(Alden Mason/Molly M. Addington photo)
Word spread quickly early Wednesday about the death of painter Alden Mason, 93. “We shall miss his mischievous twinkle, sly wit and flirtatious self. Alden was a bright light,” said Phen Huang, director of Foster/White gallery. “I wouldn’t be who I am today – or as successful – if it weren’t for Alden,” Mason’s former student, painter/photographer Chuck Close, said in a statement.
Born in Everett, Mason received degrees from the UW and taught there for 32 years, in addition to making art for many decades. Mason’s bold and busy works defied easy categorization. His generous, friendly spirit could be spotted right off, though. A Seattle Times reviewer caught up with Mason at an exhibition in 2009:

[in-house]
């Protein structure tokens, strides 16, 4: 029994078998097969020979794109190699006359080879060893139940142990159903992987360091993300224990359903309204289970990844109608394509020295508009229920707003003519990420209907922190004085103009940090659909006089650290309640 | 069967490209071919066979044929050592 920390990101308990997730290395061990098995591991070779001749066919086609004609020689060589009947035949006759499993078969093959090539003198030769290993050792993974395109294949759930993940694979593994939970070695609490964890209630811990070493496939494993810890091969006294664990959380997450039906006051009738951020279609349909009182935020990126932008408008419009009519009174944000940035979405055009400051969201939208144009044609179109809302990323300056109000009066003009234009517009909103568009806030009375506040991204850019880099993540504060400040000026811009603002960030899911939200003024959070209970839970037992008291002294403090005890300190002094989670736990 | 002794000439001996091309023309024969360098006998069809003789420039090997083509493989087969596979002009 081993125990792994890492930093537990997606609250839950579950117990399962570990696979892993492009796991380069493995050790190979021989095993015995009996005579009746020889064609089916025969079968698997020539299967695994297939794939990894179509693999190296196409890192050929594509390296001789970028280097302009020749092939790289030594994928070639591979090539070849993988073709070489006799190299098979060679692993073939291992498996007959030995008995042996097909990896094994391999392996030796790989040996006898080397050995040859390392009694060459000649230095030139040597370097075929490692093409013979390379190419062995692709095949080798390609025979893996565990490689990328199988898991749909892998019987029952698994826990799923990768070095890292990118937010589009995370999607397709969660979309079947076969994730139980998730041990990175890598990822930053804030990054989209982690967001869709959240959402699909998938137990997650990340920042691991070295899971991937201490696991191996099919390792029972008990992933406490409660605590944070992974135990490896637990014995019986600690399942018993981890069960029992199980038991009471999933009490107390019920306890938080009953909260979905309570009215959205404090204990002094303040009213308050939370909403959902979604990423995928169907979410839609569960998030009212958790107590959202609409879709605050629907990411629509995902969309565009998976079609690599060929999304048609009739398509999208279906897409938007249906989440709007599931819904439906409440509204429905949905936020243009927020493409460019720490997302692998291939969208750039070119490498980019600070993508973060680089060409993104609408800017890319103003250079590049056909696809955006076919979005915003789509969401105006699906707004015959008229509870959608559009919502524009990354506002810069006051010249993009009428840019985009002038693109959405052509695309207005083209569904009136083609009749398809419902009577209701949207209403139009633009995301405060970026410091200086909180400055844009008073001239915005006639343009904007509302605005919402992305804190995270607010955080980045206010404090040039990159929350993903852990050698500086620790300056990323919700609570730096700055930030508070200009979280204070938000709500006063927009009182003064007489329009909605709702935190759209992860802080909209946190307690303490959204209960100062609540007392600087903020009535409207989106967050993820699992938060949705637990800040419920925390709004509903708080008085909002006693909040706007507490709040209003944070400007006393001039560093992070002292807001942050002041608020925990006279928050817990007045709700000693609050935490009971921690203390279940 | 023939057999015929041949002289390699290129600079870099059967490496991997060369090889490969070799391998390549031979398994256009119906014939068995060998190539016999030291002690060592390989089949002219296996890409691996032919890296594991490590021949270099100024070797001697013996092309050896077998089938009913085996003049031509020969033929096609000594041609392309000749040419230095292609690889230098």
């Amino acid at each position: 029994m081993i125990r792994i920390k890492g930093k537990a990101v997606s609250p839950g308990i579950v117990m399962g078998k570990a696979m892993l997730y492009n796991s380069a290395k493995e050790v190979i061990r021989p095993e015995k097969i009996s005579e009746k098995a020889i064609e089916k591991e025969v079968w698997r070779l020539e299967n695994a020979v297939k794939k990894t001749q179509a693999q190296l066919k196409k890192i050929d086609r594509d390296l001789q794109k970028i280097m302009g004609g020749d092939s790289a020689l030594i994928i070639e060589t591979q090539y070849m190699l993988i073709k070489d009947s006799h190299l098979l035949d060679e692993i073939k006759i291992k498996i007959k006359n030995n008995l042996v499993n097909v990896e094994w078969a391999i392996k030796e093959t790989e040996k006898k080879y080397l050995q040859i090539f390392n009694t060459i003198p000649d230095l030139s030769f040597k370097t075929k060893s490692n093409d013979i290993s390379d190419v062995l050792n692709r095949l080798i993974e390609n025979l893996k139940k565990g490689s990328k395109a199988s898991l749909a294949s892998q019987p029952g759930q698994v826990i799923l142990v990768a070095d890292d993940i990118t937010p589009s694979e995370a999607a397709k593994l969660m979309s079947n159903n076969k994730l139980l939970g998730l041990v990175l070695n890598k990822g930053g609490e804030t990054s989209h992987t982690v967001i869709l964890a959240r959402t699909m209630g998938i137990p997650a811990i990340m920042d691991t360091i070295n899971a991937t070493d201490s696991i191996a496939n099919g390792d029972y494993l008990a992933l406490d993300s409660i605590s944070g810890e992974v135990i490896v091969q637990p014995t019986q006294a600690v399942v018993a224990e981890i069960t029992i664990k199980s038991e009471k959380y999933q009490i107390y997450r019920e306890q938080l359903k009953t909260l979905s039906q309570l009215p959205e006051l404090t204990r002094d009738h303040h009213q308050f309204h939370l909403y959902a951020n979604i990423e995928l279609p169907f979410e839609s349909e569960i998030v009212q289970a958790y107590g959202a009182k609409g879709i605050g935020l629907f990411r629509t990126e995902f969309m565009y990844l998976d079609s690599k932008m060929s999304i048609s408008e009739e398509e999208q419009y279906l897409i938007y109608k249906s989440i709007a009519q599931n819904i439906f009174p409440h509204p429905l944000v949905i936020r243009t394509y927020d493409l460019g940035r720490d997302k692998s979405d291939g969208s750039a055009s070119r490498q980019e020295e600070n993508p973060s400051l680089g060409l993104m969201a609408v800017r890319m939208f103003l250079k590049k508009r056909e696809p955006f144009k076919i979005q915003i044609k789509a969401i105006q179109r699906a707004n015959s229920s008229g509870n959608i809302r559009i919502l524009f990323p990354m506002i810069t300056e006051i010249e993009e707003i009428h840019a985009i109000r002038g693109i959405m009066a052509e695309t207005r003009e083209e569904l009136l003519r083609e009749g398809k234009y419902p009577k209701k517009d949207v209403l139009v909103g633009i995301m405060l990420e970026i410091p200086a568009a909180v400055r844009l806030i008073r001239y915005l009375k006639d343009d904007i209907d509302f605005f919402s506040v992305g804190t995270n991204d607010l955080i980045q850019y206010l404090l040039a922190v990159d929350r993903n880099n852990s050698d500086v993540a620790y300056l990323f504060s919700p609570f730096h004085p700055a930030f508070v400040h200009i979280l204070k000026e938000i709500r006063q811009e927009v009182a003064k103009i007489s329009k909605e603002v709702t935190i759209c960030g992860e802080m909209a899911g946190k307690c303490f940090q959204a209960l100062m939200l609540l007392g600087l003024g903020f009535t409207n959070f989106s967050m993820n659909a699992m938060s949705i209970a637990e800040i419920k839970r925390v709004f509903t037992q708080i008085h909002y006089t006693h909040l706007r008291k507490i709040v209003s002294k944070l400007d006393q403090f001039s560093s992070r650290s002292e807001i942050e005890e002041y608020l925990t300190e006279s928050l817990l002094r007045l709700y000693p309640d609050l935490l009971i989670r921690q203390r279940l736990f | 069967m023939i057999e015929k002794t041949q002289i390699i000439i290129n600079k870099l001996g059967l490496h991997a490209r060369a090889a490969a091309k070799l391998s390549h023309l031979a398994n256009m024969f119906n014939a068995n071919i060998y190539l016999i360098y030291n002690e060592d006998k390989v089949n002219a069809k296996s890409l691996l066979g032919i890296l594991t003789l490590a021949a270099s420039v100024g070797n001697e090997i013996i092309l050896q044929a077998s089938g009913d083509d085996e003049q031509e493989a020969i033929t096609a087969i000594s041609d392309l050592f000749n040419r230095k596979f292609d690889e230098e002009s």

“Talking with Alden Mason is a lot like looking at his paintings. In a charming and somewhat scattered manner, he tells stories of his childhood — trapping muskrats to earn money for his first paint kit — and of his travels — trips to Papua New Guinea, Africa and Australia where he developed a kinship with native art. His stories, like his paintings, are full of vivid imagery and nuances of wonder, hardship and transformation.”